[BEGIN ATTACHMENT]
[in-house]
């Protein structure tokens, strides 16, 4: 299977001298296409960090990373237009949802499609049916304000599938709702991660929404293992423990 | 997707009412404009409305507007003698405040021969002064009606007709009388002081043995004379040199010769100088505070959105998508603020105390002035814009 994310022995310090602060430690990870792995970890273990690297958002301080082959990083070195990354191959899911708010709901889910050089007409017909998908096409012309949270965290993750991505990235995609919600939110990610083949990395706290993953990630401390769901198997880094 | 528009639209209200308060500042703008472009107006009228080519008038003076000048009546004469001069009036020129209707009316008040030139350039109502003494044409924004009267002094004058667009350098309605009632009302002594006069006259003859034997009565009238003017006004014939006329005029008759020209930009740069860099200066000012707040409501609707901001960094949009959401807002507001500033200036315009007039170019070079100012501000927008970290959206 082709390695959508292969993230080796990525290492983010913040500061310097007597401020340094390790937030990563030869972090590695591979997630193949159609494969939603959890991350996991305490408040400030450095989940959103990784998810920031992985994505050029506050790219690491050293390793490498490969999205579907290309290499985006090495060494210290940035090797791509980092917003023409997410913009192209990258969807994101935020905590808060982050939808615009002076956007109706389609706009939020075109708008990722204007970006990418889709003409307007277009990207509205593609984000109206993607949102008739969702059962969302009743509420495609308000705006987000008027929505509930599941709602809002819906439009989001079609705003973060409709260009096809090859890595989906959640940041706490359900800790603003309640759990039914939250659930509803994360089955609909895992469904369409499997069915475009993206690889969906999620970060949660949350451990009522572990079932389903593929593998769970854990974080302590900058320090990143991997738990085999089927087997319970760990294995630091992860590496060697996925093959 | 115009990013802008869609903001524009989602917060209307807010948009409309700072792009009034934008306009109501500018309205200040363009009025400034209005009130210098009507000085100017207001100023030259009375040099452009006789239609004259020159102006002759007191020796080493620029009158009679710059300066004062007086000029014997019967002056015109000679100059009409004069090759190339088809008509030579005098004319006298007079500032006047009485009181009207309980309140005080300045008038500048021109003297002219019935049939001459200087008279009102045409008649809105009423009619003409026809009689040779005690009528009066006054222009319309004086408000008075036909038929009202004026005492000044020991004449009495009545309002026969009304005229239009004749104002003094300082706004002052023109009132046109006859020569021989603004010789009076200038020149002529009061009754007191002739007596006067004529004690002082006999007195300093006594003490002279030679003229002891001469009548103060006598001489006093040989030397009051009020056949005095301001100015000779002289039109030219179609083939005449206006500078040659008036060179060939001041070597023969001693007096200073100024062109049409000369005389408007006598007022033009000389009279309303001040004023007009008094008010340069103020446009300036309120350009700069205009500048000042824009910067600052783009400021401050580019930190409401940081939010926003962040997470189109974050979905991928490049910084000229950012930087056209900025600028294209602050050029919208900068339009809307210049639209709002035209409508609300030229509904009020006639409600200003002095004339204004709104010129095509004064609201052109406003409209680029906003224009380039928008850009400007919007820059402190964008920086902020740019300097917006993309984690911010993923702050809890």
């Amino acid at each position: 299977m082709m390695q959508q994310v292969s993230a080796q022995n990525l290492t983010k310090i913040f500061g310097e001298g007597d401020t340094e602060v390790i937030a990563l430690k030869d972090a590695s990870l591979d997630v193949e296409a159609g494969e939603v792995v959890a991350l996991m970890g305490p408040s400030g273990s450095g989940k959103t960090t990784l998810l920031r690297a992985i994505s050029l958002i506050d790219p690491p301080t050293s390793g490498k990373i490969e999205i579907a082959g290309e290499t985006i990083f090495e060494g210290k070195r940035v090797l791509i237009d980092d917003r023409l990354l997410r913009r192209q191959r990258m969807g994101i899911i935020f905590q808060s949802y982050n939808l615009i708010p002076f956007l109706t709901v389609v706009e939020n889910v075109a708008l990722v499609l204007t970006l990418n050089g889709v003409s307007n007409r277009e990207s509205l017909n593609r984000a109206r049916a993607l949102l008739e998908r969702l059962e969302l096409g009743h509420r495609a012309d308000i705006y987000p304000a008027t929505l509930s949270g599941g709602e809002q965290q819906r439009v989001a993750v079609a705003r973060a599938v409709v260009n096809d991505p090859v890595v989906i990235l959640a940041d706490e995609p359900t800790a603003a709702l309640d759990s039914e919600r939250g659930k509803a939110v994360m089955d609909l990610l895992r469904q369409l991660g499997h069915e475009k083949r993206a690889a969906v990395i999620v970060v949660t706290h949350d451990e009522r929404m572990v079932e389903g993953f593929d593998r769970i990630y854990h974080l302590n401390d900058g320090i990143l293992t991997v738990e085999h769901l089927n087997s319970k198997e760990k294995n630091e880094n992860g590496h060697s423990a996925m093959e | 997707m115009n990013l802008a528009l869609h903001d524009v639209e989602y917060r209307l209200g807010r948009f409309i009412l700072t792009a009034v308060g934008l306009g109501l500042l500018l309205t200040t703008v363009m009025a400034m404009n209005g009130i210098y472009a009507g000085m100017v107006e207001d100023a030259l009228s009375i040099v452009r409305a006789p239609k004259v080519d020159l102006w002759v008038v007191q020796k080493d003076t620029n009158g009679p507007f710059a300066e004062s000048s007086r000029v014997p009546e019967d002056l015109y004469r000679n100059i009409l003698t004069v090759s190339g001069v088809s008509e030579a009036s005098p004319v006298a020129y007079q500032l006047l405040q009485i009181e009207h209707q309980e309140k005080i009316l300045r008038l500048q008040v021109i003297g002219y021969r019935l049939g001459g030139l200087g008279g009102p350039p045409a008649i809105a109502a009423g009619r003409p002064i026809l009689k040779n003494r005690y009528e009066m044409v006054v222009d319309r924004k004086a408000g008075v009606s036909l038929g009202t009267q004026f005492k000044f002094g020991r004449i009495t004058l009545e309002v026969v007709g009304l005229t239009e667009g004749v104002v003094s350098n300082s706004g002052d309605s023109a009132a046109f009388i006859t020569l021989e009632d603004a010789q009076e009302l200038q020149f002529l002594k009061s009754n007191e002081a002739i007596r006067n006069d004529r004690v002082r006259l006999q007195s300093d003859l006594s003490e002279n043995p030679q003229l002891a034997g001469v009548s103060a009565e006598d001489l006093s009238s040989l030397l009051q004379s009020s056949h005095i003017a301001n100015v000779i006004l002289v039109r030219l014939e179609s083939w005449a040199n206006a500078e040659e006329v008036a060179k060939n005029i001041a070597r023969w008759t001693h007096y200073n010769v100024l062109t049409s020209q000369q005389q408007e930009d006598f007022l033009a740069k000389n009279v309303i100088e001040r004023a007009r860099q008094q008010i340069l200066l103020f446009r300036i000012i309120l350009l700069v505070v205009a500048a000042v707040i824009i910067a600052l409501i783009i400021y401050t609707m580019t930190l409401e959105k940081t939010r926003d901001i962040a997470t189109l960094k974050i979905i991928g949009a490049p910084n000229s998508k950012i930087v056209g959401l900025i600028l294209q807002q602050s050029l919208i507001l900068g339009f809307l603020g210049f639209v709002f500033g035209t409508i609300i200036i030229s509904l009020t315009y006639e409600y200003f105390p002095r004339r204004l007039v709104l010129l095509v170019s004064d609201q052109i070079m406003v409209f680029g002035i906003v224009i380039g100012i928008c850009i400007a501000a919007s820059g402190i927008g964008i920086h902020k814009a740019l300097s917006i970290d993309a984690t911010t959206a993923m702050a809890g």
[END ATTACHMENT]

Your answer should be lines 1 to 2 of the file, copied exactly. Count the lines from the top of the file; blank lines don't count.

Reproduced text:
[in-house]
């Protein structure tokens, strides 16, 4: 299977001298296409960090990373237009949802499609049916304000599938709702991660929404293992423990 | 997707009412404009409305507007003698405040021969002064009606007709009388002081043995004379040199010769100088505070959105998508603020105390002035814009 994310022995310090602060430690990870792995970890273990690297958002301080082959990083070195990354191959899911708010709901889910050089007409017909998908096409012309949270965290993750991505990235995609919600939110990610083949990395706290993953990630401390769901198997880094 | 528009639209209200308060500042703008472009107006009228080519008038003076000048009546004469001069009036020129209707009316008040030139350039109502003494044409924004009267002094004058667009350098309605009632009302002594006069006259003859034997009565009238003017006004014939006329005029008759020209930009740069860099200066000012707040409501609707901001960094949009959401807002507001500033200036315009007039170019070079100012501000927008970290959206 082709390695959508292969993230080796990525290492983010913040500061310097007597401020340094390790937030990563030869972090590695591979997630193949159609494969939603959890991350996991305490408040400030450095989940959103990784998810920031992985994505050029506050790219690491050293390793490498490969999205579907290309290499985006090495060494210290940035090797791509980092917003023409997410913009192209990258969807994101935020905590808060982050939808615009002076956007109706389609706009939020075109708008990722204007970006990418889709003409307007277009990207509205593609984000109206993607949102008739969702059962969302009743509420495609308000705006987000008027929505509930599941709602809002819906439009989001079609705003973060409709260009096809090859890595989906959640940041706490359900800790603003309640759990039914939250659930509803994360089955609909895992469904369409499997069915475009993206690889969906999620970060949660949350451990009522572990079932389903593929593998769970854990974080302590900058320090990143991997738990085999089927087997319970760990294995630091992860590496060697996925093959 | 115009990013802008869609903001524009989602917060209307807010948009409309700072792009009034934008306009109501500018309205200040363009009025400034209005009130210098009507000085100017207001100023030259009375040099452009006789239609004259020159102006002759007191020796080493620029009158009679710059300066004062007086000029014997019967002056015109000679100059009409004069090759190339088809008509030579005098004319006298007079500032006047009485009181009207309980309140005080300045008038500048021109003297002219019935049939001459200087008279009102045409008649809105009423009619003409026809009689040779005690009528009066006054222009319309004086408000008075036909038929009202004026005492000044020991004449009495009545309002026969009304005229239009004749104002003094300082706004002052023109009132046109006859020569021989603004010789009076200038020149002529009061009754007191002739007596006067004529004690002082006999007195300093006594003490002279030679003229002891001469009548103060006598001489006093040989030397009051009020056949005095301001100015000779002289039109030219179609083939005449206006500078040659008036060179060939001041070597023969001693007096200073100024062109049409000369005389408007006598007022033009000389009279309303001040004023007009008094008010340069103020446009300036309120350009700069205009500048000042824009910067600052783009400021401050580019930190409401940081939010926003962040997470189109974050979905991928490049910084000229950012930087056209900025600028294209602050050029919208900068339009809307210049639209709002035209409508609300030229509904009020006639409600200003002095004339204004709104010129095509004064609201052109406003409209680029906003224009380039928008850009400007919007820059402190964008920086902020740019300097917006993309984690911010993923702050809890």